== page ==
EAST VILLAGE — A tenant whose window display of lit-up Confederate flags has left his East Eighth Street building under siege previously blasted offensive music from his apartment, threw trash out his window and even tried to jump to his death from the building, according to a Saturday lawsuit filed by his landlord, who has also sought to evict the resident.
The landlord had dropped the lawsuit by Monday, court papers show.
William Green's glowing display of two Confederate battle flags in the windows of his top-floor apartment at 403 E. Eighth St. have posed a "clear and present danger" to the building and the surrounding community by sparking violence and mayhem, says the complaint filed Saturday by property owner 113 Avenue D, LLC in New York State Supreme Court.
Green, a rent-stabilized tenant with a lease dating back to 1996, is in violation of both the "Objectionable Conduct" clause of his lease and the Rent Stabilization Code because the flags are a nuisance burdening other tenants in the building and he should be evicted as a result, the lawsuit states.
The landlord plans to kick Green out, the suit says, and is seeking permission from the court to keep the flags off the windows in the meantime. The landlord is also seeking unspecified damages and legal fees, the suit says.
The suit also dredges up past problematic behavior from Green, alleging he also tossed garbage out his window, blared offensive music, threw a TV down the building's stairs, displayed "German Cross flags" in his windows before replacing them with the Confederate flags, and attempted suicide by trying to jump from his window.
In a supporting affidavit, landlord Charles Yassky of the management group calls displaying the flags a "sociopathic exercise" and asks the court to let management enter the apartment and take down the flags and to order Green to keep them down.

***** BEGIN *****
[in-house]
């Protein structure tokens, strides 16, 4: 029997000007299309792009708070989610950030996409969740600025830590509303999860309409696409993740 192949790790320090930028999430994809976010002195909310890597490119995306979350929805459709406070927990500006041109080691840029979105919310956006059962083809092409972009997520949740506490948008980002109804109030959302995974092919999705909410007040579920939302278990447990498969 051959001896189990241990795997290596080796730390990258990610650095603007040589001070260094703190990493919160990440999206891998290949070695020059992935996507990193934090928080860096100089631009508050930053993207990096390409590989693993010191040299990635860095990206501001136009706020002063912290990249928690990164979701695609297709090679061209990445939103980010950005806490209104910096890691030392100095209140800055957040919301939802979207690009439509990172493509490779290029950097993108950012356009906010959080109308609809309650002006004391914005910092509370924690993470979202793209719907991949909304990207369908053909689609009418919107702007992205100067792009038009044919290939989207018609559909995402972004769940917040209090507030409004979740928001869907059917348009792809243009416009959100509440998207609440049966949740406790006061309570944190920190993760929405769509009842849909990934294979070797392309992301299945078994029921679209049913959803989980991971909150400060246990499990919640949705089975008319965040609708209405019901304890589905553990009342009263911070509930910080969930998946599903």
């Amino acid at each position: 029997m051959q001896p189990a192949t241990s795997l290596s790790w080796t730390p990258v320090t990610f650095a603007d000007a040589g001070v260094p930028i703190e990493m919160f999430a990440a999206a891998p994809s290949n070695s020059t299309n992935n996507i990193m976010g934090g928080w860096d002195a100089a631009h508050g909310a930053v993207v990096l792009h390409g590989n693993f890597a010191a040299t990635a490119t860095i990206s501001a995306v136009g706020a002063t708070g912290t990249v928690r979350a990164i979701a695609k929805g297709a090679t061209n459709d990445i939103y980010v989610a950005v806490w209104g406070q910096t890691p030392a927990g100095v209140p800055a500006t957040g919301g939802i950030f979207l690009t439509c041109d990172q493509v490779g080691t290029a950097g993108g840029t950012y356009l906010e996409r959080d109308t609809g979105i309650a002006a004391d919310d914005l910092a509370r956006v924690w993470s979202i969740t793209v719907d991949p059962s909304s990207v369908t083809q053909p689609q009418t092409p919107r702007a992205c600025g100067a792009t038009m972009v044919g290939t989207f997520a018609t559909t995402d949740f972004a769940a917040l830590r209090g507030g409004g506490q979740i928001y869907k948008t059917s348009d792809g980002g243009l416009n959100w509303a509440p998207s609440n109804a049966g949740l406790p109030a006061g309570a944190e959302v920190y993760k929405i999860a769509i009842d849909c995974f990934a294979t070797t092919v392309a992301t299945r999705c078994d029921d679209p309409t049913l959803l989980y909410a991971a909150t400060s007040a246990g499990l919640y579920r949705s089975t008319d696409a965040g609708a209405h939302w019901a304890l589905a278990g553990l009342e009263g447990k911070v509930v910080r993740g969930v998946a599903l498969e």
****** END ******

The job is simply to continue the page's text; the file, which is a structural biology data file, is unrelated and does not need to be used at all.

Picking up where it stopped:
However, the flags — which had been in the windows for at least several months — were already gone as of Saturday, after neighbor Darren Keen, 34, was arrested for breaking one of Green's apartment windows.
That incident was the culmination of a week of controversy surrounding the windows, which kicked off shortly after a violent rally left a woman dead in Charlottesville, Virginia, sparking alarm among neighbors who noticed the flags overhead.
Tenants have been afraid for their safety since controversy began swirling around the display, the complaint states. As evidence, it cites a series of emails that dating back to Wednesday evening, in which a handful of rattled tenants implore the building's manager to address the situation, some pointing to an incident Wednesday morning when an angry neighbor hurled rocks at the building.
The offending display is made worse by the fact that Green has "provocatively installed spot lights" to illuminate the flags at night, the complaint states. The suit also points to the events in Charlottesville, stating the tragedy and subsequent remarks by President Donald Trump make the continued flag showcase "unreasonable."
Yassky sent an email to Green on Thursday telling him other building tenants were being threatened because of his flags, and threatening to post Green's photo and contact information on the building door unless he takes the flags down immediately, emails included in the court papers show.
Green wrote back Saturday saying he was in the mountains to witness the solar eclipse and found the sudden anger about the flags "suspicious," adding they could talk about the issue when he returned.
"I"ve [sic] had those flags up for over a year, I find all the alleged commotion while I'm on vacation a little suspicious," he said, according to the emails.
Green did not immediately return an email seeking comment on the lawsuit.